Many of tomorrow’s jobs haven’t been imagined yet, but those well versed in cutting-edge technologies, such as modeling and simulation will have the competitive edge.
UCF’s School of Modeling, Simulation and Training (SMST) is already a national leader in modeling and simulation research and education. The Department of Defense employs many of our doctoral graduates as do a range of commercial companies. Now, thanks to a Department of Education $1 million grant, UCF will strengthen its existing graduate program, create a new undergraduate modeling and simulation curriculum and launch outreach programs for high schools, all to create a pipeline of talent that will help lead the nation in this exploding area of innovation.
“It is essential to build a future workforce with the critical skills and competencies in modeling and simulation so that we retain our competitiveness in national security and space,” says Grace Bochenek, the school’s director and a co-investigator on the grant. “The new skills are going to be necessary across many industries from security and space to education and healthcare.”
Congress declared modeling and simulation a National Critical Technology as early as 2007. It has only become more important since then as the technology has advanced. At UCF, modeling and simulation research has helped train firefighters, co-pilots, fighter pilots, law enforcement, teachers, clinicians and military medics, among others. There’s also ongoing research using simulation that focuses on teams that will travel together on long missions to other planets and asteroids.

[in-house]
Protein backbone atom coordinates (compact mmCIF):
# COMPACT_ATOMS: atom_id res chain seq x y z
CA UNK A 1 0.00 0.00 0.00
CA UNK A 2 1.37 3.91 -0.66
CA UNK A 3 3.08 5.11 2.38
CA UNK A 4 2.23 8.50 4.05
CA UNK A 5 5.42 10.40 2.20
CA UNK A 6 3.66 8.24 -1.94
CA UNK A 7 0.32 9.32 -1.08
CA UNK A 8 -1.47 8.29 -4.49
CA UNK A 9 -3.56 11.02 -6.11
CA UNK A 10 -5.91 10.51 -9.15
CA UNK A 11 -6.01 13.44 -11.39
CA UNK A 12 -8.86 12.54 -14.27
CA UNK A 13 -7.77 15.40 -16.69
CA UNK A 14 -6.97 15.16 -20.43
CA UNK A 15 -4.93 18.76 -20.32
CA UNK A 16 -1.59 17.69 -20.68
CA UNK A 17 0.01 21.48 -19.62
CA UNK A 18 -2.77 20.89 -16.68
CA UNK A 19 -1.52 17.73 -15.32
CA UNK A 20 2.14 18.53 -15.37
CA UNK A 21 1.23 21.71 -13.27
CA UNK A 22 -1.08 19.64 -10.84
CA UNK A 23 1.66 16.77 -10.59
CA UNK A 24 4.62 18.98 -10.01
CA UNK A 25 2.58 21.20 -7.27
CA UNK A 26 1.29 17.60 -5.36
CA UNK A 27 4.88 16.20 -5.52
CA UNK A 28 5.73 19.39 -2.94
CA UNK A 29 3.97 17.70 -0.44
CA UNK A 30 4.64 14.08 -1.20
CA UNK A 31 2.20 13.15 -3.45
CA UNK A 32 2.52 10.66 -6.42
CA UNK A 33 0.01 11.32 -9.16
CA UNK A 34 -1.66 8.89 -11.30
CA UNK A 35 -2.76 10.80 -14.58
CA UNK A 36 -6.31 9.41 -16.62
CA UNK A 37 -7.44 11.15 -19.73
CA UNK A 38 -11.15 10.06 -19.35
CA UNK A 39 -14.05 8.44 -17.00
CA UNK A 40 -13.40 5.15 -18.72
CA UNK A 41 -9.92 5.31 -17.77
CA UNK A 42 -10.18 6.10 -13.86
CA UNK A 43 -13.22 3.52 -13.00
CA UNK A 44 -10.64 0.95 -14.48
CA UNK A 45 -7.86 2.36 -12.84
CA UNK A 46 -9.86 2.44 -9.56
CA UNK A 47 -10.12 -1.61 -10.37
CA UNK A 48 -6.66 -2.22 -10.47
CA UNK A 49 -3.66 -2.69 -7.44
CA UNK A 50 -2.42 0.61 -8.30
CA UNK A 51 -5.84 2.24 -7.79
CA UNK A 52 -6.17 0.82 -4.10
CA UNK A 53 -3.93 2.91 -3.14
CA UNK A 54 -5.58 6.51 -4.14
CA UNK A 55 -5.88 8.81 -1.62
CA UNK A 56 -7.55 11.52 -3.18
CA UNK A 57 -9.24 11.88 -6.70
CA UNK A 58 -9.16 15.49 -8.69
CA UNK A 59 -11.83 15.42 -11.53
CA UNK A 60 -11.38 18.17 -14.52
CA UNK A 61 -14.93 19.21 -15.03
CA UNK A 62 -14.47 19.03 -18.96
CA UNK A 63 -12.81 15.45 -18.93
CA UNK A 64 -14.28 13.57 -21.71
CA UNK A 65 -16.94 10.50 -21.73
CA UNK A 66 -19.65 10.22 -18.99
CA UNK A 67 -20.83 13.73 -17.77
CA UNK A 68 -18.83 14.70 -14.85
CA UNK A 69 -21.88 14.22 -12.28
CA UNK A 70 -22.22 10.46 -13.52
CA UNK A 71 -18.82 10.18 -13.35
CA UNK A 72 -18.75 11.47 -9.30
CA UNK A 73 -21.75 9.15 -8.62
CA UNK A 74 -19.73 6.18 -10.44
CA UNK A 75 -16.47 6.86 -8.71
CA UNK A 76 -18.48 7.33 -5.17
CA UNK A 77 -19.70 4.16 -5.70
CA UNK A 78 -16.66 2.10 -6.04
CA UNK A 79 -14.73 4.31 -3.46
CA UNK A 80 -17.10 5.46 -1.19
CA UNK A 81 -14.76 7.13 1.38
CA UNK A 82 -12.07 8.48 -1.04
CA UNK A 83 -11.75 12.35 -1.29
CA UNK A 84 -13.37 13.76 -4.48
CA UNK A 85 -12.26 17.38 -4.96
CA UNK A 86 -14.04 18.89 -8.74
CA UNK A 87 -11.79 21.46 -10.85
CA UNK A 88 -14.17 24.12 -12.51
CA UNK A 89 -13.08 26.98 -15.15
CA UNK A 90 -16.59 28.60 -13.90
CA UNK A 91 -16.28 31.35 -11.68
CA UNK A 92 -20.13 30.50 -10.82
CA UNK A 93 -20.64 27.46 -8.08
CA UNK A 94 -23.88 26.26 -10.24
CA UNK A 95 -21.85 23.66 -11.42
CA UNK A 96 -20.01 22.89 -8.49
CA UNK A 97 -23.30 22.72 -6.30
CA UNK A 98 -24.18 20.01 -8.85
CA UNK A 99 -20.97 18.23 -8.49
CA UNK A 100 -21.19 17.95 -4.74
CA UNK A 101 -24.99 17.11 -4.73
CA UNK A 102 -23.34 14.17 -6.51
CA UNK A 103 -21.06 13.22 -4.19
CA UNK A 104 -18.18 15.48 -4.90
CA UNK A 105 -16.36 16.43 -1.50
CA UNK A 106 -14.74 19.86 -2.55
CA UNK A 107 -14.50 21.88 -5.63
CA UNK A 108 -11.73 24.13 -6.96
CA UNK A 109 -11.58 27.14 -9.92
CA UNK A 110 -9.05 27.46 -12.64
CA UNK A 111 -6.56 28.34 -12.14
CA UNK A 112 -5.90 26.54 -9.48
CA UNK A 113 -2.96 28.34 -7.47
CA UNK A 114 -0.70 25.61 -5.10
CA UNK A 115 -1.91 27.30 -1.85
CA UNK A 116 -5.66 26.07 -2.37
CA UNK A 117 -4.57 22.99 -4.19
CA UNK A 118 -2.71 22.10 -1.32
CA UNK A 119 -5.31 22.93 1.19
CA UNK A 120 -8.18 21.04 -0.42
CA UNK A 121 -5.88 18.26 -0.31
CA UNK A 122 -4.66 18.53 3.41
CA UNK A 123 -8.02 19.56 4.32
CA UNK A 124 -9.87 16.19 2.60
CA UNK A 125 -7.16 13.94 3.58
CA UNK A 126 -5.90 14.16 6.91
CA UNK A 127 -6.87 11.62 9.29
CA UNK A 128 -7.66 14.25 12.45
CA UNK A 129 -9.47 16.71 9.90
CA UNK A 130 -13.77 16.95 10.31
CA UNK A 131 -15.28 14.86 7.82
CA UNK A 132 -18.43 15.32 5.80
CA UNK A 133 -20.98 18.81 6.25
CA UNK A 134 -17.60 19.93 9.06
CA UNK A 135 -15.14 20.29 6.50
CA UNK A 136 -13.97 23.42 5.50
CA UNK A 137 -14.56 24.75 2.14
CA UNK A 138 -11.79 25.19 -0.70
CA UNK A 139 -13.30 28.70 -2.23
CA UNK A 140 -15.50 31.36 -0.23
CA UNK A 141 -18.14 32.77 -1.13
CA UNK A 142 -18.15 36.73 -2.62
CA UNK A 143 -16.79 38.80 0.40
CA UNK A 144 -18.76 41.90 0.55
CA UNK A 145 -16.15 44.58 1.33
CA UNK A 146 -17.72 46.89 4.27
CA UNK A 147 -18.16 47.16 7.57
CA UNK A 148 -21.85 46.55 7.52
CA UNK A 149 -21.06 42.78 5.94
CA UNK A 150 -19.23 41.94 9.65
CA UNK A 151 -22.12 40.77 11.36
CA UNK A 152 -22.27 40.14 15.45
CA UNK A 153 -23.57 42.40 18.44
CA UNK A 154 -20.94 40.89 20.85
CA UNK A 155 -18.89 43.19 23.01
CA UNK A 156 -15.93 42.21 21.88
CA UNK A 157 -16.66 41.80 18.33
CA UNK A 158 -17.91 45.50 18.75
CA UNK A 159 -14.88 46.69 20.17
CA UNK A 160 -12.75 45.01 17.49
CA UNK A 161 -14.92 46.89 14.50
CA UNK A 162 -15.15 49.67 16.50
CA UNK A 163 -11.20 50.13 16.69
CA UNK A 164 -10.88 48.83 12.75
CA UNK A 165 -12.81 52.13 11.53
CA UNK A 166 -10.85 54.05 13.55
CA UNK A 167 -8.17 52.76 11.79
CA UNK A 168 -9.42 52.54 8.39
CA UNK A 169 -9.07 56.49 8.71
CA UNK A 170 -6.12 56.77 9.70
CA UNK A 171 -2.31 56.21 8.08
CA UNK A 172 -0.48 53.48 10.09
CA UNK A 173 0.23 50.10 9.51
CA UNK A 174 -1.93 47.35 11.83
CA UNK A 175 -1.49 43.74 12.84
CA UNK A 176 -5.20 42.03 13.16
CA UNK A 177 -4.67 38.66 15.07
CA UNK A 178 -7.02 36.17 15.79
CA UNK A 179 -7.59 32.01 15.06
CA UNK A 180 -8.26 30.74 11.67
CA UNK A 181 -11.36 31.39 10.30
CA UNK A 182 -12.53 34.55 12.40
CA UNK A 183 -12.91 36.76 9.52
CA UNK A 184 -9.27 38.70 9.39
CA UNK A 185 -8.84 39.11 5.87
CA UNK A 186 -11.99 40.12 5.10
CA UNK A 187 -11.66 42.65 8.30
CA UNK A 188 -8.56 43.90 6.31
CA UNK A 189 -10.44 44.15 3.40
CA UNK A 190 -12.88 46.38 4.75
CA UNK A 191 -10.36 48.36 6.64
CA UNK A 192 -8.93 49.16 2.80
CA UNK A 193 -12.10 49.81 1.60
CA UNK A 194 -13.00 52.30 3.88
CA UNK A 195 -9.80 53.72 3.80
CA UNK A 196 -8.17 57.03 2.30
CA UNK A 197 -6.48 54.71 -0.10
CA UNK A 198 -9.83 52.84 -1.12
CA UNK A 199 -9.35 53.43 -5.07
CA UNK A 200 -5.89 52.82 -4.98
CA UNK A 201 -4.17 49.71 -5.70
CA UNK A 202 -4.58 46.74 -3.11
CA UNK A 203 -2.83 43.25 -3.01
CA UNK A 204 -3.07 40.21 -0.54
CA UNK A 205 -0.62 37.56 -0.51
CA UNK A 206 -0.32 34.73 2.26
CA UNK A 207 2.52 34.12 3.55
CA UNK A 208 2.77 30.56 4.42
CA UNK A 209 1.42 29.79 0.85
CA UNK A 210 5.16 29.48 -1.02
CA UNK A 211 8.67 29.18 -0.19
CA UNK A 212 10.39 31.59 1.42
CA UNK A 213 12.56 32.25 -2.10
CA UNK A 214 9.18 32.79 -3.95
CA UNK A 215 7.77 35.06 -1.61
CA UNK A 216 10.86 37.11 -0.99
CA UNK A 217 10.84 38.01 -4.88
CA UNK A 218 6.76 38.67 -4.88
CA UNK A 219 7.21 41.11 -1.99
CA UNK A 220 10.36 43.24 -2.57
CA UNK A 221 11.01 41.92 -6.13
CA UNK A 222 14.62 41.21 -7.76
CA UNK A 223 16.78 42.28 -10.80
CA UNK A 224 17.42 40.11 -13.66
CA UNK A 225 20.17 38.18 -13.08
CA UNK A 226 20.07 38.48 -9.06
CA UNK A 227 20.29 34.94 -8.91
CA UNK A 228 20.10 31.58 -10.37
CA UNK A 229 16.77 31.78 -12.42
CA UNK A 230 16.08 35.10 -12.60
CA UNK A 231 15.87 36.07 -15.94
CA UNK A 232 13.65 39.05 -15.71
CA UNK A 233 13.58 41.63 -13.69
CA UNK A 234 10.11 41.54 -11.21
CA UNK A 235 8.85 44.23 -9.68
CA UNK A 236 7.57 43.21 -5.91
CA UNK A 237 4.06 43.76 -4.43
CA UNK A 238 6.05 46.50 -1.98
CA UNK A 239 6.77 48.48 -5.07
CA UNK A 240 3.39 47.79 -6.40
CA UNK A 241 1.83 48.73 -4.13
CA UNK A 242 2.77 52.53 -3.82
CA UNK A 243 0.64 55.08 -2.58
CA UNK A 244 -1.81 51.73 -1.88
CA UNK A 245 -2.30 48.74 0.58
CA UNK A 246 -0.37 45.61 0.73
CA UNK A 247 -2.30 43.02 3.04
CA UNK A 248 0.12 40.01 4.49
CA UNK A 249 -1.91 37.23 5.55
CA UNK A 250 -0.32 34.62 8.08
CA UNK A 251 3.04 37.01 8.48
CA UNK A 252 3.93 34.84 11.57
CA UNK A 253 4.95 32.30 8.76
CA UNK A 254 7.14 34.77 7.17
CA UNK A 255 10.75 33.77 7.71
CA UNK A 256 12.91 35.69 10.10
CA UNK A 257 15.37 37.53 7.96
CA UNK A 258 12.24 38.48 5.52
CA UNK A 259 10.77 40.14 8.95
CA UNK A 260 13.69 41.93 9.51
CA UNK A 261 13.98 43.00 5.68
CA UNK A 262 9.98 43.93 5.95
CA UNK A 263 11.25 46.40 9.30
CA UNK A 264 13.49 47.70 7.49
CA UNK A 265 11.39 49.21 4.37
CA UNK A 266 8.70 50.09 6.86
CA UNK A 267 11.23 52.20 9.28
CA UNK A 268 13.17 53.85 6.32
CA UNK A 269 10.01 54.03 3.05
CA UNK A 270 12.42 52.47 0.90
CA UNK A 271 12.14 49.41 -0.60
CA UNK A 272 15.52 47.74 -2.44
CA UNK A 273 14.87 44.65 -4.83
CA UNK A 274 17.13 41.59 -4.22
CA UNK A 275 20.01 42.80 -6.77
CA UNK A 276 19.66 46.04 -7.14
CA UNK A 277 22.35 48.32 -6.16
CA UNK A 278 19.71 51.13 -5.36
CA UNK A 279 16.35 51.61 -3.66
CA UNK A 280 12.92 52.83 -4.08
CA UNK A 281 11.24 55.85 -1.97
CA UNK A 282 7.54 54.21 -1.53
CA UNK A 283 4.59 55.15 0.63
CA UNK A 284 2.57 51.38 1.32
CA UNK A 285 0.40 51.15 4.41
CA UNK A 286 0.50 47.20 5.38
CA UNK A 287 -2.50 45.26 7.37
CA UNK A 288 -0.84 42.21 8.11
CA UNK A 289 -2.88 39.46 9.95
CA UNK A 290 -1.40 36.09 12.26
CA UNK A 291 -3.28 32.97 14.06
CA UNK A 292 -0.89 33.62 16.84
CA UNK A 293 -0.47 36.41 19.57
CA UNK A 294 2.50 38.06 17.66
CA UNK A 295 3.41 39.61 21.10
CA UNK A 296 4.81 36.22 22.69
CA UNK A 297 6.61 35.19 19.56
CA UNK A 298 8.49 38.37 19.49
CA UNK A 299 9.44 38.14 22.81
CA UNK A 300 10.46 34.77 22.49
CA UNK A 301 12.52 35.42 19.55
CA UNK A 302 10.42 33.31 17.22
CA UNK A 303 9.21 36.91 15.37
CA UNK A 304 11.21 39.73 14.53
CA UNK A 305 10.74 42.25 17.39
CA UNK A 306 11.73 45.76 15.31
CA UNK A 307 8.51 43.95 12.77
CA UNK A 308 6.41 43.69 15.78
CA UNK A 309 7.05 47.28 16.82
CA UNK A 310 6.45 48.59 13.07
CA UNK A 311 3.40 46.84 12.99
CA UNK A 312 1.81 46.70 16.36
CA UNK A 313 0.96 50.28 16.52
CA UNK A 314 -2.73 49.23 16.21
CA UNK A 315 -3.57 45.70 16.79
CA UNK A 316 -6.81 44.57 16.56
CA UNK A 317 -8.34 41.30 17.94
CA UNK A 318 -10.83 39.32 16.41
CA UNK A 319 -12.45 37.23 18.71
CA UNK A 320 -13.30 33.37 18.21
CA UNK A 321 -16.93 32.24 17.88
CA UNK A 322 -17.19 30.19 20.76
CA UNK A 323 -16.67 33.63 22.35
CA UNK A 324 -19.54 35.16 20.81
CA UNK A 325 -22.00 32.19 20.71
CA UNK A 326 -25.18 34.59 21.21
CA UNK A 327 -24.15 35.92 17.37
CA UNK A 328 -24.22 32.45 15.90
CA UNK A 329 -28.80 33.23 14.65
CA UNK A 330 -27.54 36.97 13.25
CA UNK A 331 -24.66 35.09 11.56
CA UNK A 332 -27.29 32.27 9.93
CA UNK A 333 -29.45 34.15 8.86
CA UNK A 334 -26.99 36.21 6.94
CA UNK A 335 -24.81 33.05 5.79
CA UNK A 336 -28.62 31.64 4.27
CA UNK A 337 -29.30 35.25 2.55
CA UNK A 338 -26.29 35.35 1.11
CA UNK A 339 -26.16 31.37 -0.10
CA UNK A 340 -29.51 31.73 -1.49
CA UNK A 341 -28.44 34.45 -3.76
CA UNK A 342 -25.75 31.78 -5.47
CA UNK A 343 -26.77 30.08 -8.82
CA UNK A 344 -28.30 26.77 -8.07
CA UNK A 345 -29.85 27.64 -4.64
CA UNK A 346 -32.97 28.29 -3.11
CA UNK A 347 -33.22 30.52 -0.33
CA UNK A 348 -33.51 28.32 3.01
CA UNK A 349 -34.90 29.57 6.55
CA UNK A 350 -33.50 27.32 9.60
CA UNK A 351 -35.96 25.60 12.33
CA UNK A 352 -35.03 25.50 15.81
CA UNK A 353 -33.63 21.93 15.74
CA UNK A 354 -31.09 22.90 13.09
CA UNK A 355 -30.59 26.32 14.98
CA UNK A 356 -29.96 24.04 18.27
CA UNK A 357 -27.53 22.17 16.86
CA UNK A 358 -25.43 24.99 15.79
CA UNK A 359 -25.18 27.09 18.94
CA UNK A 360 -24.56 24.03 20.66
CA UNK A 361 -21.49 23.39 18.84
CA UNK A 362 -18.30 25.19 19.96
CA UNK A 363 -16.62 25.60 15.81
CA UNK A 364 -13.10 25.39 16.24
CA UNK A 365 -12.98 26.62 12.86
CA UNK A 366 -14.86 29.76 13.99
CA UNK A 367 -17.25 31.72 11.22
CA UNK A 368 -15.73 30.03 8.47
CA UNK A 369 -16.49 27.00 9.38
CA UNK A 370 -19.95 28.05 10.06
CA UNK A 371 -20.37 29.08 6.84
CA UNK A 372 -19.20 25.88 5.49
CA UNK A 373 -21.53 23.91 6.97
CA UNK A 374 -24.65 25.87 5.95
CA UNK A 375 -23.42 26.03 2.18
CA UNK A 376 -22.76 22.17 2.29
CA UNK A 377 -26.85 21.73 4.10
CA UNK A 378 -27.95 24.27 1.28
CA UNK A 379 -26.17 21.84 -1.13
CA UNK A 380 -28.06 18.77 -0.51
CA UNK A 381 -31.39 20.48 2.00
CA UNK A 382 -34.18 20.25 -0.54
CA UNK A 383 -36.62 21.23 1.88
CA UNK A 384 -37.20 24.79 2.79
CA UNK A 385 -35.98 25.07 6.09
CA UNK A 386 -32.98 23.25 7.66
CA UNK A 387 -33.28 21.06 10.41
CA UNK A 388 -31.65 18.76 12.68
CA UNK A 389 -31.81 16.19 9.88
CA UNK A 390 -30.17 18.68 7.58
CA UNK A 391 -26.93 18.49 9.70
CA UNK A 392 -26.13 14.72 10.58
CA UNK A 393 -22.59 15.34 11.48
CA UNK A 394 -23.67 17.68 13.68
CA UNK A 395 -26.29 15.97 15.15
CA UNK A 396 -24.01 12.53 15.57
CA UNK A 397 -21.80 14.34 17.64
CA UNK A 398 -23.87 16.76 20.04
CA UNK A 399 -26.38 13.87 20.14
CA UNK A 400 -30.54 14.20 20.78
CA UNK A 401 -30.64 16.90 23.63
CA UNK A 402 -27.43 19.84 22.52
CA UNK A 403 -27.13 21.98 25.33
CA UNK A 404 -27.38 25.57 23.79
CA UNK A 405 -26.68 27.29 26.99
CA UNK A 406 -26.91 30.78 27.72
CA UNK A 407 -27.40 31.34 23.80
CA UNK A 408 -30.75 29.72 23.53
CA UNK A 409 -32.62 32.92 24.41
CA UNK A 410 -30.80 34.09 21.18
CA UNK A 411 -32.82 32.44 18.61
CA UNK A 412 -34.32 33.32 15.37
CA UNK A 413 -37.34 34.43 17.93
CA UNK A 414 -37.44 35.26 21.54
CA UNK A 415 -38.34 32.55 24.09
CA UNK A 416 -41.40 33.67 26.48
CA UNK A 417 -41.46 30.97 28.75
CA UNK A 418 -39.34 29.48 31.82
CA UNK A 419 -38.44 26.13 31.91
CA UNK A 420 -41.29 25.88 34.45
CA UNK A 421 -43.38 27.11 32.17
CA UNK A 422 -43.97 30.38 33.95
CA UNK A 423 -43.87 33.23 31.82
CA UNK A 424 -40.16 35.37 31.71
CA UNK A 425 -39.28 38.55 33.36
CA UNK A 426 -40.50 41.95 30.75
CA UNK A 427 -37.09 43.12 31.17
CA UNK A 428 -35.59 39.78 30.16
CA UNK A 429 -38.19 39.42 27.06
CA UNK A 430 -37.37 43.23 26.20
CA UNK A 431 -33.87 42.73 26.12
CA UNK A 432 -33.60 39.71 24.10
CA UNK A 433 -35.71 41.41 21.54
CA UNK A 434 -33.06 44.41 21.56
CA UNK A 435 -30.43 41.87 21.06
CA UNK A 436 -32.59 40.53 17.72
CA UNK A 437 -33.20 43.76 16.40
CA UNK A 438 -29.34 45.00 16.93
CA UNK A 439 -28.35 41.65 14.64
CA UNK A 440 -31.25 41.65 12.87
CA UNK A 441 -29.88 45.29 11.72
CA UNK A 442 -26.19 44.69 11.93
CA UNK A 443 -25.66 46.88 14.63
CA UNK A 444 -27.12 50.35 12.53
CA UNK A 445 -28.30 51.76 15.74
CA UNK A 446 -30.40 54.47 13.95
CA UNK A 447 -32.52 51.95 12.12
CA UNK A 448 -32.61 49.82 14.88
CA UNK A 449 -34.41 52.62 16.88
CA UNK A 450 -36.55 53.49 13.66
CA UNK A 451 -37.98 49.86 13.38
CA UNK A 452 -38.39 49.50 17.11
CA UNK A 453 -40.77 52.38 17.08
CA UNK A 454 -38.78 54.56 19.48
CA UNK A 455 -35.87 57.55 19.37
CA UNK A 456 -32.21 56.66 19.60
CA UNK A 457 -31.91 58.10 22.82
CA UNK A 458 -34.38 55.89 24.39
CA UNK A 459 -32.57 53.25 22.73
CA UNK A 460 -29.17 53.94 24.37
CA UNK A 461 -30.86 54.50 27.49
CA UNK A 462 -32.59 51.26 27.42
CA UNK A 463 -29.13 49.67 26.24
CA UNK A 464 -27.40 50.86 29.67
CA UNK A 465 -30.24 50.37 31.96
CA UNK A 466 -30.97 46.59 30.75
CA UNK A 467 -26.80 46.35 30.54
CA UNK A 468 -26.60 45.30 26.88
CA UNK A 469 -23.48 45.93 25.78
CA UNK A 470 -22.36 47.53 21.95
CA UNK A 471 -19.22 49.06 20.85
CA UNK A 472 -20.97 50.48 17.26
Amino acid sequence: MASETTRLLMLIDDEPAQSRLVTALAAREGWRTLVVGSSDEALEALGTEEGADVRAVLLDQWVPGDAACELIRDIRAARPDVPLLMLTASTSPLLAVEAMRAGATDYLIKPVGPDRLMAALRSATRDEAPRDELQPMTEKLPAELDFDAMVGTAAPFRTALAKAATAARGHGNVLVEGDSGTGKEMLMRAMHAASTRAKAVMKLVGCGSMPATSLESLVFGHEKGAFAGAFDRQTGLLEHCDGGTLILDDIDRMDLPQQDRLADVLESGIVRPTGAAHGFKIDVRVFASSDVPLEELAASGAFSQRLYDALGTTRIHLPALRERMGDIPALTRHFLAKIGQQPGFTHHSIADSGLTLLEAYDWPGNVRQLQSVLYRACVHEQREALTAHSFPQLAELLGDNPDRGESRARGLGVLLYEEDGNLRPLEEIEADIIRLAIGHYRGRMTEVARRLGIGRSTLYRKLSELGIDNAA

Even some of the most popular video games kids are playing are simulations —Fortnite, Halo, etc. One of the hottest holiday toys of 2021 was the Oculus, a virtual reality home system that transports users into a simulated world.
“We can’t lose sight of the human element in the design and use of intelligent machines for training and education,” says SMST Professor Roger Azevedo, the lead investigator on the grant. He specializes in intelligent system design — the intersection of intelligent machines and how humans use them.
Part of Azevedo’s work will focus on ensuring the new courses and curriculum developed accounts for the human element. The new courses and curriculum will take into consideration the role of cognitive, metacognitive, affective, and motivational self-regulatory processes during learning with advanced learning technologies, which is Azevedo’s area of expertise. He focuses on understanding the complex interactions between humans and intelligent learning systems by using interdisciplinary methods to measure cognitive, metacognitive, emotional, motivational, and social processes and their impact on learning, reasoning, performance, and transfer. Even more critical is that students learn how to take on complex challenges by using critical thinking/problem solving skills to solve societal challenges using innovative and transformative new immersive technologies and platforms, such as Metaverse, as research, learning, training, and assessment tools.
“This is exciting work, and the future is full of possibility because simulation and modeling has so many potential applications to help people and our society as a whole,” Azevedo says. “We can’t wait to get started.”
Azevedo also has affiliations with UCF’s departments of computer science and internal medicine. He co-leads UCF’s Learning Sciences cluster, which develops new technologies to improve learning outcomes and human performance, exploring how we interact with and learn using machines. He received his doctorate in educational psychology from McGill University and completed postdoctoral training in cognitive psychology at Carnegie Mellon University. He joined UCF in 2018 and in 2021 he was named among the top 2% of researchers in his field by the journal PLOS Biology.
The award comes during SMST’s 40th anniversary year, which has seen modeling and simulation go from small scale projects to being used in practically every field.
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